• Notre Dame P, 2006), Introduction, ch. 4, and epilogue.
  • (and browse:) Suard, François, Guide de la chanson de geste et de sa postérité littéraire (Champion, 2011)


  • (browse:) Jones, Catherine, An Introduction to the Chansons de geste (University Press of Florida, 2014)

***Get a good head start on the reading, especially the Augustine and the two epics (listed
below), and read ahead in the programme so that you can identify a module essay topic that is
not necessarily based on the work we will do in weeks 1–2 (i.e., if you think you are interested in
song, go ahead and read material for week 5! If your interest is in hagiography, read Alexis as well
as the Guernes de Pont-Sainte-Maxence text before the text starts).***

Students with strong theoretical interests may further prepare for the term by choosing one of the two sequences that
follow and reading the pieces listed. This preparation is not required but is encouraged if you anticipate writing a
theoretical paper for the seminar.
Nancy-Blanchot sequence:

1. Nancy, Jean-Luc, La Communauté désoeuvrée (Christian Bourgois, 1986), all; trans. Peter Connor
et al., as chs 1–3 of The Inoperative Community (University of Minnesota Press, 1991)
2. Blanchot. Maurice, La Communauté inavouable (Éditions de Minuit, 1983), all; trans. Pierre Joris,
The Unavowable Community (Station Hill Press, 1988).
3. Nancy, Être singulier pluriel (Éditions Galilée, 1996), ch. 1 only; trans. Robert D. Richardson and
Anne E. O’Byrne, Being Singular Plural (Stanford UP, 2000), ch. 1 only
4. Nancy, La Communauté désavouée (Éditions Galilée, 2014); trans. Philip Armstrong, The
Disavowed Community (Fordham UP, 2016)


Agamben sequence:

1. Agamben, The Kingdom and the Glory: For a Theological Genealogy of Economy and Government, trans.
Lorenzo Chiesa (Stanford UP, 2011)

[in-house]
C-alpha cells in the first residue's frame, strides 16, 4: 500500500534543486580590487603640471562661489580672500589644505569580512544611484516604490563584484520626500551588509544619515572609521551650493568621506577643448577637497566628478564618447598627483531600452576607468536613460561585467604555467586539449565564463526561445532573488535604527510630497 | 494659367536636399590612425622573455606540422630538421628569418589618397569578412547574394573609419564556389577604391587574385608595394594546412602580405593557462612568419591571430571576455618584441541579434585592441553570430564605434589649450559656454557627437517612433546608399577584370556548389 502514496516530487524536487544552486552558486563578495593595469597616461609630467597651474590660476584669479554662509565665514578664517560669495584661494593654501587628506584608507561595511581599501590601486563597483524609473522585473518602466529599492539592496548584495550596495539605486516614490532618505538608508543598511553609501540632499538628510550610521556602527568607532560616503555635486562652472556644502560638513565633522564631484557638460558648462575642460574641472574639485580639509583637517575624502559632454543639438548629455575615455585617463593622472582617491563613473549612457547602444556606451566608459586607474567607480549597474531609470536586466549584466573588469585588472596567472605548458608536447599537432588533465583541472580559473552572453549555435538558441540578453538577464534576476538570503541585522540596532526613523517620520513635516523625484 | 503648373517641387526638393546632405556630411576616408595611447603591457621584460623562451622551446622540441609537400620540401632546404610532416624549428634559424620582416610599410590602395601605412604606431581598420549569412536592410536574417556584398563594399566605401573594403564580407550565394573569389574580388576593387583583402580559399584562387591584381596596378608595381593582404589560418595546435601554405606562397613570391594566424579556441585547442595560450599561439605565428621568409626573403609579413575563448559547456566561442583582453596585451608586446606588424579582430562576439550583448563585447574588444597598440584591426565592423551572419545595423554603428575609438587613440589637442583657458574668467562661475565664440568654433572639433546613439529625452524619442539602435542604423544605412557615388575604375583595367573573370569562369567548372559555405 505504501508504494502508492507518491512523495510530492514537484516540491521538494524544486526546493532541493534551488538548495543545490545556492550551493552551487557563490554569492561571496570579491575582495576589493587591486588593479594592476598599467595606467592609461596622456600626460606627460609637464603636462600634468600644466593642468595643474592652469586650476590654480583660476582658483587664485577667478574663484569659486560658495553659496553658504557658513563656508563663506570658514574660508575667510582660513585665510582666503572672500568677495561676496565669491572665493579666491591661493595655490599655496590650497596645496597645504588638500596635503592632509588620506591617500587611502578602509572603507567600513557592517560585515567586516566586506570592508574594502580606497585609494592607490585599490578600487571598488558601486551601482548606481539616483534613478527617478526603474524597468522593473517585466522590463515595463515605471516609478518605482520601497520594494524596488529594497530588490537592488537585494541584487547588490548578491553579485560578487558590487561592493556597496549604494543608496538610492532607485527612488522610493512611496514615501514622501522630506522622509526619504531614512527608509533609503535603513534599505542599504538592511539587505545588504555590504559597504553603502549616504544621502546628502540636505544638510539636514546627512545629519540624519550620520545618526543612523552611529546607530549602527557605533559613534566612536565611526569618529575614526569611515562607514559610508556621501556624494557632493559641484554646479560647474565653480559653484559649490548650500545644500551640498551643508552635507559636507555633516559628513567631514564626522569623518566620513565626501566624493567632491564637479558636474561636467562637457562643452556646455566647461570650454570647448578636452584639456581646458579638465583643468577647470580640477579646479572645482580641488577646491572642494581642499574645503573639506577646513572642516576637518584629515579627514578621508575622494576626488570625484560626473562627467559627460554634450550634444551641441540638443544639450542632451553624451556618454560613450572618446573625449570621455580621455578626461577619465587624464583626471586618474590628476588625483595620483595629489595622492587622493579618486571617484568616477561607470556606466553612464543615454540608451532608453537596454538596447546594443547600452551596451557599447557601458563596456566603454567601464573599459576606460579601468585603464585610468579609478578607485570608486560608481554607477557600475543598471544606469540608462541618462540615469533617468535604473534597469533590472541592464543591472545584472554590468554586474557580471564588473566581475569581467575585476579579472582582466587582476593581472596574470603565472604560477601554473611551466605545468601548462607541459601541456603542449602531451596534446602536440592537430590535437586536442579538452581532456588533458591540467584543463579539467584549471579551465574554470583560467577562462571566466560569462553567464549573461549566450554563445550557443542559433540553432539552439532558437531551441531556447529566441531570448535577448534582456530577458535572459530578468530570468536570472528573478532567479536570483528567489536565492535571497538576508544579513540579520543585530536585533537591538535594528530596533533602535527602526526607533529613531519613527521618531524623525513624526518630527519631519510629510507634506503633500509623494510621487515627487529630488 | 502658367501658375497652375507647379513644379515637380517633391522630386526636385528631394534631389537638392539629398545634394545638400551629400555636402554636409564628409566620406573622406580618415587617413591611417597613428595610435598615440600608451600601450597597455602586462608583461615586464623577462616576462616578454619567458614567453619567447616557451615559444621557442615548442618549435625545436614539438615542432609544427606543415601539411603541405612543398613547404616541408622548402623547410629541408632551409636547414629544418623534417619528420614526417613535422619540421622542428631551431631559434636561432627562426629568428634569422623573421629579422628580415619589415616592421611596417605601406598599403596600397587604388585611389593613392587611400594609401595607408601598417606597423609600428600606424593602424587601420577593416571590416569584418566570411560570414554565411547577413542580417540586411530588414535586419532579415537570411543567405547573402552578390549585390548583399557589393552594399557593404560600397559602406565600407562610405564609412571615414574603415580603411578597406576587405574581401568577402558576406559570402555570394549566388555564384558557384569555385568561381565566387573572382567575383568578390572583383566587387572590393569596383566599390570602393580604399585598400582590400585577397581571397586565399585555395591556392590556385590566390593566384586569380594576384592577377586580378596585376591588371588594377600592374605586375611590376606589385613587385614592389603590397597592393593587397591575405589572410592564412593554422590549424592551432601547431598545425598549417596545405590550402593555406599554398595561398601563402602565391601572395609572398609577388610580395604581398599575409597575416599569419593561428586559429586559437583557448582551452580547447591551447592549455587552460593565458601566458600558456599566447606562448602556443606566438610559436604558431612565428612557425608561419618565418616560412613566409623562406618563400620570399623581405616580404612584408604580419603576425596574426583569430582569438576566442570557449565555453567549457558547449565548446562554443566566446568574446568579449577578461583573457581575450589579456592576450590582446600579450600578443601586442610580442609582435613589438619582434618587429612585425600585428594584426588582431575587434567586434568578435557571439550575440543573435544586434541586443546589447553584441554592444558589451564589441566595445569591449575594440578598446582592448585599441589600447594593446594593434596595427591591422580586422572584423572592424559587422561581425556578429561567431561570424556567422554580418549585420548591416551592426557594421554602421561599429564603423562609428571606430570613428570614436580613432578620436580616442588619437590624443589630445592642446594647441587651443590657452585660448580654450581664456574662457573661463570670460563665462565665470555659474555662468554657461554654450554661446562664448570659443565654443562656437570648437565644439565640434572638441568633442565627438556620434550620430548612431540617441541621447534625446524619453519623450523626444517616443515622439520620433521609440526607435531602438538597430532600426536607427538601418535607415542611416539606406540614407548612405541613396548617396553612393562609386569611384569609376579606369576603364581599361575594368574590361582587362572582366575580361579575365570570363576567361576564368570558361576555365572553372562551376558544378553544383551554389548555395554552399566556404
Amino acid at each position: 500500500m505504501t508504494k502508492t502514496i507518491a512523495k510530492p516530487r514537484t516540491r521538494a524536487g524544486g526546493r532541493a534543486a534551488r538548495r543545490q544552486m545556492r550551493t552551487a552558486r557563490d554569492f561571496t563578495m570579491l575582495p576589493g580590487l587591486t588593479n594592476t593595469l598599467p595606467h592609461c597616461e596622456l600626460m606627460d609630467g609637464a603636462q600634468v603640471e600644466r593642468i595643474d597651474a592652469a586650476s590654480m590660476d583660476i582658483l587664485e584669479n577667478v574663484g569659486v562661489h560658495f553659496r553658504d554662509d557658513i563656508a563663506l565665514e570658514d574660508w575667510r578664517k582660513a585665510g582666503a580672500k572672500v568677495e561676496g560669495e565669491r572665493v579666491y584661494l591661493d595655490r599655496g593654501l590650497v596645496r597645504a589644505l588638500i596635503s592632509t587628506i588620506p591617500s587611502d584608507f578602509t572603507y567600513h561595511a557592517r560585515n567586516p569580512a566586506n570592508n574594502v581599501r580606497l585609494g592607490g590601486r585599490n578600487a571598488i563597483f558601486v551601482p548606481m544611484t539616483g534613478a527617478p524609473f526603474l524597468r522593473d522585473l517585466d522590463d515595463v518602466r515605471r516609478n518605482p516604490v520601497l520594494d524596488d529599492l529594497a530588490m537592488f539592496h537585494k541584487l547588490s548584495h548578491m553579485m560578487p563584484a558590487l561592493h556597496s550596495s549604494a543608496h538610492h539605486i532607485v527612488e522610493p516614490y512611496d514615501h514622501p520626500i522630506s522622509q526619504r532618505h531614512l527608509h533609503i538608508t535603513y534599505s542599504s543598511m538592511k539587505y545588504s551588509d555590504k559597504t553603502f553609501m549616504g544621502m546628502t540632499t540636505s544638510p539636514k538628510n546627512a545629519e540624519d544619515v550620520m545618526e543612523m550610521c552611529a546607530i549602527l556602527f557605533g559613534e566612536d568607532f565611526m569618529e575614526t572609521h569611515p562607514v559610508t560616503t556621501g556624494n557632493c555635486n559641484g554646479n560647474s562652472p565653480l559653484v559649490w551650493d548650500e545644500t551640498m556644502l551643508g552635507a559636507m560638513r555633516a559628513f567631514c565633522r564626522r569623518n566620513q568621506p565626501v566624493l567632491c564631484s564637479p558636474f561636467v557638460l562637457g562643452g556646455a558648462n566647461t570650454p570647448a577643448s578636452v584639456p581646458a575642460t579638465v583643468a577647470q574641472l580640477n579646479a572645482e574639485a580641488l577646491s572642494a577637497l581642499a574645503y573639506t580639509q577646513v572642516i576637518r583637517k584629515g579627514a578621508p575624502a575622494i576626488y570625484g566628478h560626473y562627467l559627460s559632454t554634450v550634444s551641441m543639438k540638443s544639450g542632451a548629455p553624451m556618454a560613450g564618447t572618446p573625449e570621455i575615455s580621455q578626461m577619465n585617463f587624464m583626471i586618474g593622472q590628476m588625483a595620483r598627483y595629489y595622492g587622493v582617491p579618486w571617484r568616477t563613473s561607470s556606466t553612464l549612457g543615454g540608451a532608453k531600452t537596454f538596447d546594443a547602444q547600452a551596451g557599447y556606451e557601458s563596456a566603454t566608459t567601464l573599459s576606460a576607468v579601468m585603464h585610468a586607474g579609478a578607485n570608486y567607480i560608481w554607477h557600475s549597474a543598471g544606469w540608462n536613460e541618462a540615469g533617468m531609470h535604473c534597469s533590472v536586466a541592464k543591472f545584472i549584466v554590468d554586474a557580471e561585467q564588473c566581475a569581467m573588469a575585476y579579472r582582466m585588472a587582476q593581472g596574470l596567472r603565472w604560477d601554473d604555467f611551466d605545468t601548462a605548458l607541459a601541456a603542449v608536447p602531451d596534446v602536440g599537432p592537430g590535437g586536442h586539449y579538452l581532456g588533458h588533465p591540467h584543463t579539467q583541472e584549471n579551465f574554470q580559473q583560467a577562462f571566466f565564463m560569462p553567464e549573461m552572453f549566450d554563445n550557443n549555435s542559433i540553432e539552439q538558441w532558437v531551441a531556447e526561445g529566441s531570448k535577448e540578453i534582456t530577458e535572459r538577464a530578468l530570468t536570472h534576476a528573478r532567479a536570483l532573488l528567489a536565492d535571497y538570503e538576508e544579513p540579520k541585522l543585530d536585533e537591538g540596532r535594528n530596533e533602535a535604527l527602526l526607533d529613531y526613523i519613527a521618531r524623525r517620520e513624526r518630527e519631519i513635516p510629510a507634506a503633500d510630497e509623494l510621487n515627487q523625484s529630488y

2. Agamben, Opus Dei: An Archaeology of Duty, trans. Adam Kotsko (Stanford UP, 2013)
Guidance for Language
If you have not read Old French before, you will find the following particularly helpful.
• Hélix, Laurence, L’Ancien Français en 18 textes et 18 leçons (Armand Colin, 2014, ISBN 978-
2200620936) [The presentation of the grammar in this book is the most accessible and
concise of the many textbooks published in France. Short extracts from literature are
keyed to the lessons, making self-tutorial possible, and the grammatical topics are treated
in an order conducive to rapidly reading and understanding original texts.]
• Kibler, William M., An Introduction to Old French (Modern Language Association, 1984,
ISBN 978-0873522922) [Another grammar book with lessons organized to help you start
reading as quickly as possible and short readings of Old French literature. We
recommend this book principally to students of other languages who may find a
textbook in English more accessible.]

3.• Bertran, Olivier, and Silvère Menegaldo, Vocabulaire d’ancien français (Armand Colin, 2006,
ISBN 9782200614690) [This book presents the vocabulary most frequently employed in
Old French texts and offers useful explanations of the precise meaning of words in the
period as well as the differences in meaning between closely related words. It is especially
helpful for identifying faux amis between Old and Modern French and understanding
words that have been lost from the language.]